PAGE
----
Air source is not always the best option for Heat Pumps. Although they generally have lower capital costs, other issues such as roof space availability, visual intrusion, noise impacts and cold pluming from the external units can be considerable constraints along with lower carbon performance and higher heat costs to residents.
Often through lack of available other options, air source heat pumps appear to be becoming the new default for heat networks. The concept design stage for heat networks should consider other available heat sources to ensure that the most suitable is selected and opportunities for better technologies are not missed through lack of investigation.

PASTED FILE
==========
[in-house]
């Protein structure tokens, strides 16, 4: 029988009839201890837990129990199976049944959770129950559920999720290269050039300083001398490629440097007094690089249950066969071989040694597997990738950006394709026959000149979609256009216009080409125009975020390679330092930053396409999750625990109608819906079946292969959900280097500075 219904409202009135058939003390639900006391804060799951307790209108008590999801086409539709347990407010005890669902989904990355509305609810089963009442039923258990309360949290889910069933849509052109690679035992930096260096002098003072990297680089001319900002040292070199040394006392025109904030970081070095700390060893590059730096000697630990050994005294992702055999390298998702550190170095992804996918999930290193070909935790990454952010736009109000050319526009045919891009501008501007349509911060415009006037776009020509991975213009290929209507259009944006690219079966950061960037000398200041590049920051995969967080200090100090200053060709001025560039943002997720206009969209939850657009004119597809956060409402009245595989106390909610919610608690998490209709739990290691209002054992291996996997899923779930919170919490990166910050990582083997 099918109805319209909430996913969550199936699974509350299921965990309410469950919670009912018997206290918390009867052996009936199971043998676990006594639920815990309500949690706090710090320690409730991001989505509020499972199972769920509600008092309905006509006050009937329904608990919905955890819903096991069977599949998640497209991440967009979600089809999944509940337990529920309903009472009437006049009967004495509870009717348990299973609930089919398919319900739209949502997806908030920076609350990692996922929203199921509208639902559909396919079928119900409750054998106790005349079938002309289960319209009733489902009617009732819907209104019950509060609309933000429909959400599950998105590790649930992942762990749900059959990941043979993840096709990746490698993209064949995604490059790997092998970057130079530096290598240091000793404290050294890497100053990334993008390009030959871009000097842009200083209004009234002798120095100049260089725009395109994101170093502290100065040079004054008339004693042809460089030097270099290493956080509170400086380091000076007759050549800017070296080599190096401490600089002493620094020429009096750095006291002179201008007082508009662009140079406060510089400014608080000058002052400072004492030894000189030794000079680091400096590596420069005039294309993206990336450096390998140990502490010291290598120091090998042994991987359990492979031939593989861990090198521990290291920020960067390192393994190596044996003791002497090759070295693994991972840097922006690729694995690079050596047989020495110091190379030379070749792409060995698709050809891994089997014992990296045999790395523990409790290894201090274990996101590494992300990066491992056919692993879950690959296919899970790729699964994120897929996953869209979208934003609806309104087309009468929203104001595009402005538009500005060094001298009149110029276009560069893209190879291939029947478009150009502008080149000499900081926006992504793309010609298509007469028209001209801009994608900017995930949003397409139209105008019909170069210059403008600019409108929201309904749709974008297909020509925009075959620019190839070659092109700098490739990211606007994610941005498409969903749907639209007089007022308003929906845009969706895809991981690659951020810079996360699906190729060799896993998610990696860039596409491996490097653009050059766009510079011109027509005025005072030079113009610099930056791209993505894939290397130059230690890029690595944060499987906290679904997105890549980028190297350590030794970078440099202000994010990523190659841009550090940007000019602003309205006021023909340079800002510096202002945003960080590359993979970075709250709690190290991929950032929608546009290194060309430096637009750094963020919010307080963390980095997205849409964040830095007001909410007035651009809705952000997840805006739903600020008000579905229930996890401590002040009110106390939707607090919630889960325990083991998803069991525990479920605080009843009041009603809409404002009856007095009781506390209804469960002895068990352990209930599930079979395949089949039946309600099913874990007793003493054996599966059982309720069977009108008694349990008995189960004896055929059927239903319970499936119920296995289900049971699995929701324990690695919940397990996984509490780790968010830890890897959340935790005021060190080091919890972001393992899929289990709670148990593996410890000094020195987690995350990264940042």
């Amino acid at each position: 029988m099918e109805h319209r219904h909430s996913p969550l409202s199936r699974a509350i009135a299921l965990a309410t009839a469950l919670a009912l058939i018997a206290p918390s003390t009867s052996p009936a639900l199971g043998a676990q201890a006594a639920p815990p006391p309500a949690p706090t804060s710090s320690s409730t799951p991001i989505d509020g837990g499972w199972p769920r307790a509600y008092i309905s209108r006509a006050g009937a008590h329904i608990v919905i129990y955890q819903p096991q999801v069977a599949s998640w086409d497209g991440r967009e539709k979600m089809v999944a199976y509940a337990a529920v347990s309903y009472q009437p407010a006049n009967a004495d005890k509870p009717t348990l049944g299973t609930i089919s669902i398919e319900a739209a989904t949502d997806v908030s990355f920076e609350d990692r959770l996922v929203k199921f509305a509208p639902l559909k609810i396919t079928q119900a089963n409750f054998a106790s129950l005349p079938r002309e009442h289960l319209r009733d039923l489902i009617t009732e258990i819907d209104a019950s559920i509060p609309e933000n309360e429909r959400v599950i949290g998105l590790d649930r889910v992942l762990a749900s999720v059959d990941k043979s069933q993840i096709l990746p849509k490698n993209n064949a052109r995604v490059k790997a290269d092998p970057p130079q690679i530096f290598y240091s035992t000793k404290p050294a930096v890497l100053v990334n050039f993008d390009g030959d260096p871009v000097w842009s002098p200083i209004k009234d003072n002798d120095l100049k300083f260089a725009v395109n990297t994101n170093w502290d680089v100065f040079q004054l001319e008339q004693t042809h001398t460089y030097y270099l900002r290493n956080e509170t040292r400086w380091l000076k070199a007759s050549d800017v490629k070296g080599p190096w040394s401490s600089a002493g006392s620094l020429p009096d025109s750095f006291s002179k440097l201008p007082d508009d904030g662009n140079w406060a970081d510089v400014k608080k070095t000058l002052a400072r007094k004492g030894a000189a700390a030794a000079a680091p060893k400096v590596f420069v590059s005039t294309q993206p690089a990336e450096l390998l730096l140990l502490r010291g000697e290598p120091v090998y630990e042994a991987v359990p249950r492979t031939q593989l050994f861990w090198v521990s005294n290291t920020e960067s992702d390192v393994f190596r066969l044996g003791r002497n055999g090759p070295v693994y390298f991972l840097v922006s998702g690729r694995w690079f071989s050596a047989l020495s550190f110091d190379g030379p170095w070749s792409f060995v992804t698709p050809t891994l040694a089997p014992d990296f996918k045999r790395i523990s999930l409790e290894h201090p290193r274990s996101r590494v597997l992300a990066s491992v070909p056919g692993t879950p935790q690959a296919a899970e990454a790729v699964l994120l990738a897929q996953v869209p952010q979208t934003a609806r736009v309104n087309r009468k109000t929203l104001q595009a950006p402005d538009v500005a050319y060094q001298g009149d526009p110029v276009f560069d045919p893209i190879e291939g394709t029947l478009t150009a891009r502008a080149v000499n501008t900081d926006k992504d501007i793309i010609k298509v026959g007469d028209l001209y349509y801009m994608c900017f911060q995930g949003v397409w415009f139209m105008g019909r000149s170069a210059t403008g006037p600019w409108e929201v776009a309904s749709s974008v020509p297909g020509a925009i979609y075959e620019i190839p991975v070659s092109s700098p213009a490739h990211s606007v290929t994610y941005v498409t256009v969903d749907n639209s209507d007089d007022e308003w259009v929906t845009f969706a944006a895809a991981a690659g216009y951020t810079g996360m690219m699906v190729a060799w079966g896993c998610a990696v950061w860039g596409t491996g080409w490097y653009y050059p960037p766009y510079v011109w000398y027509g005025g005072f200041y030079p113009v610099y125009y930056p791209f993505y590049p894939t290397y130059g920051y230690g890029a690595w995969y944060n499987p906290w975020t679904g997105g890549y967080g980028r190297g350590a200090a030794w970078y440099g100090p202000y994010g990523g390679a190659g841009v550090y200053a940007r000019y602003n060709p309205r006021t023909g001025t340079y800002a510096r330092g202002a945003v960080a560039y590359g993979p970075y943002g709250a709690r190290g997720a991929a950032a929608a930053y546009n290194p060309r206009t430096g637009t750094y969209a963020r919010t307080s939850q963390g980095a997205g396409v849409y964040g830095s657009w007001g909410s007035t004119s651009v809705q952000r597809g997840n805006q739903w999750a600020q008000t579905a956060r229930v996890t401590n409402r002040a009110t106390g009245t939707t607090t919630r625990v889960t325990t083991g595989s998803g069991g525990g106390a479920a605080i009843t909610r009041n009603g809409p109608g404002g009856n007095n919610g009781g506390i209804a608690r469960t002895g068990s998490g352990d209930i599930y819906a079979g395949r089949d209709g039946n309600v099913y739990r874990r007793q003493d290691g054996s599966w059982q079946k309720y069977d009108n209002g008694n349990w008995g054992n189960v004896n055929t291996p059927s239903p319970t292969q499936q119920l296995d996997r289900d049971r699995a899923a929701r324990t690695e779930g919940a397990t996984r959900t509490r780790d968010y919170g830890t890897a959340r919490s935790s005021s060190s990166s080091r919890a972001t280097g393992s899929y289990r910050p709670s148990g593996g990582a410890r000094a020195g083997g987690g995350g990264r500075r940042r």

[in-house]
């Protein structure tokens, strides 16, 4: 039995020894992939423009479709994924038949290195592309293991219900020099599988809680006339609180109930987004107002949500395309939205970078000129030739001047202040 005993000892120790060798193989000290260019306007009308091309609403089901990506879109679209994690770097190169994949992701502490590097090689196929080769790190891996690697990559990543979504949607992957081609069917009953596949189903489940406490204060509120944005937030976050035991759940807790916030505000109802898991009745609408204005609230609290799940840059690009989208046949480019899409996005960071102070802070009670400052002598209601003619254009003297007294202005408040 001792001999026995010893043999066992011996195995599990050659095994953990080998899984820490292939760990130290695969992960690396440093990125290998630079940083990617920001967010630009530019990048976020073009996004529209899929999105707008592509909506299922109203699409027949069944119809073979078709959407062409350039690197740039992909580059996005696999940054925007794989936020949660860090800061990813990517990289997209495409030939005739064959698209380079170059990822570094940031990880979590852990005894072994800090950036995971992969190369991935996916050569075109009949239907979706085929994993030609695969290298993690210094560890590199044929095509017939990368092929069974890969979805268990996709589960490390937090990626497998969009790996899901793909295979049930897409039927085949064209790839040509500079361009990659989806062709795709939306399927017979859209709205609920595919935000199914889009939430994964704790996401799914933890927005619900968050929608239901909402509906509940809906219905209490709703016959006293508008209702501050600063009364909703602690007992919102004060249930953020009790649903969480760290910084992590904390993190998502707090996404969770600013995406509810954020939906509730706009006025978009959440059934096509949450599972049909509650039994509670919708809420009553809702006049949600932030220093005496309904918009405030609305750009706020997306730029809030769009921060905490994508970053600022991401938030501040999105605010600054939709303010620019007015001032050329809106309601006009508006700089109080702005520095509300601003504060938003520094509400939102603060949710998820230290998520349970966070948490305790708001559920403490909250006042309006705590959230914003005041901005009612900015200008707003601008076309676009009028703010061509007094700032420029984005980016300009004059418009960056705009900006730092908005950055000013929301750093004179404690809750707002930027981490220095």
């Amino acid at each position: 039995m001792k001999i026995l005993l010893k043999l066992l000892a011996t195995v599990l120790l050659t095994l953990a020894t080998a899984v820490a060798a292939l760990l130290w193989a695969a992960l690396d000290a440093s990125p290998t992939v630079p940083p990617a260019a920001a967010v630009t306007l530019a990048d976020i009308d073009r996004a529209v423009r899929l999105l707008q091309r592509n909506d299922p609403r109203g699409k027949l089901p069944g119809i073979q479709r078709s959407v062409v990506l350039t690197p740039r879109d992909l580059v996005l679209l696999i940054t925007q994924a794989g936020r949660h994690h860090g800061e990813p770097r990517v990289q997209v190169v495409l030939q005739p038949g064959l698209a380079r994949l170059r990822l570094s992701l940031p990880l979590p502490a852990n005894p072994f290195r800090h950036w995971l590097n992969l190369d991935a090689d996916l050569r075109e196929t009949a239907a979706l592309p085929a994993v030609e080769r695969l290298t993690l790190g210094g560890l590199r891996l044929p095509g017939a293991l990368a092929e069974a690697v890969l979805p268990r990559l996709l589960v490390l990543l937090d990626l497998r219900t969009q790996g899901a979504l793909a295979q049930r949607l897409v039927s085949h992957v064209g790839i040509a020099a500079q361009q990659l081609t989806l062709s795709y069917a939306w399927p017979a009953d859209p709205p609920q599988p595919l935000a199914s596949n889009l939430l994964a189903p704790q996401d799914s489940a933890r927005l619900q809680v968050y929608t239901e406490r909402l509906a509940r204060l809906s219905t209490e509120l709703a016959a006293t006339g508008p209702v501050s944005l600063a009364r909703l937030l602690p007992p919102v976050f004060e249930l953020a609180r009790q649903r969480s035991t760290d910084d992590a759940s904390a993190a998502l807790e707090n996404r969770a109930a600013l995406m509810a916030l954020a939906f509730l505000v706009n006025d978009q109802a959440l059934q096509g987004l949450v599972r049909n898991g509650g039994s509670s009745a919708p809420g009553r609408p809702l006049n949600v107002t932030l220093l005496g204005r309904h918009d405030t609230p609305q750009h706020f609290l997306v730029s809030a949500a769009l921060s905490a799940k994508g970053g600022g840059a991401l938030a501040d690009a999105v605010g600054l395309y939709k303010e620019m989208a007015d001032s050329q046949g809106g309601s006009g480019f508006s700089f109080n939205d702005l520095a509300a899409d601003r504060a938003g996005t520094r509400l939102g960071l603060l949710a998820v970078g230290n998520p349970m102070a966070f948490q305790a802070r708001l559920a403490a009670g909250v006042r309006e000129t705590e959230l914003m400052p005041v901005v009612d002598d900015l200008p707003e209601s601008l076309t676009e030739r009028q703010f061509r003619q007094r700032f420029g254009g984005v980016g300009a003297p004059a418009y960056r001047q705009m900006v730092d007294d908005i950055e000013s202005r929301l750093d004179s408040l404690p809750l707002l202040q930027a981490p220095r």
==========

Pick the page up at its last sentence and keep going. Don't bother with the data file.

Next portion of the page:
Heat pumps with water and ground sources can often have higher capital costs. Nonetheless, research has shown that their higher operational efficiency will return the investment much faster (important in ESCO scenarios) whilst achieving better carbon performance and utilising a more stable heat source. In addition to reducing resident heat bills the carbon benefits are likely to be increasingly important as Building Regulations become tighter.
The availability and suitability of the source type is connected to the location of the development, with the main factors to be considered being the underlying geology and environmental impact. Proving the viability of these sources and obtaining Environment Agency approvals can be costly and lengthy. However, in the right circumstances they can be worth it to secure a more appropriate heat source, and in so doing, provide a more robust, lower carbon, lower cost heat supply.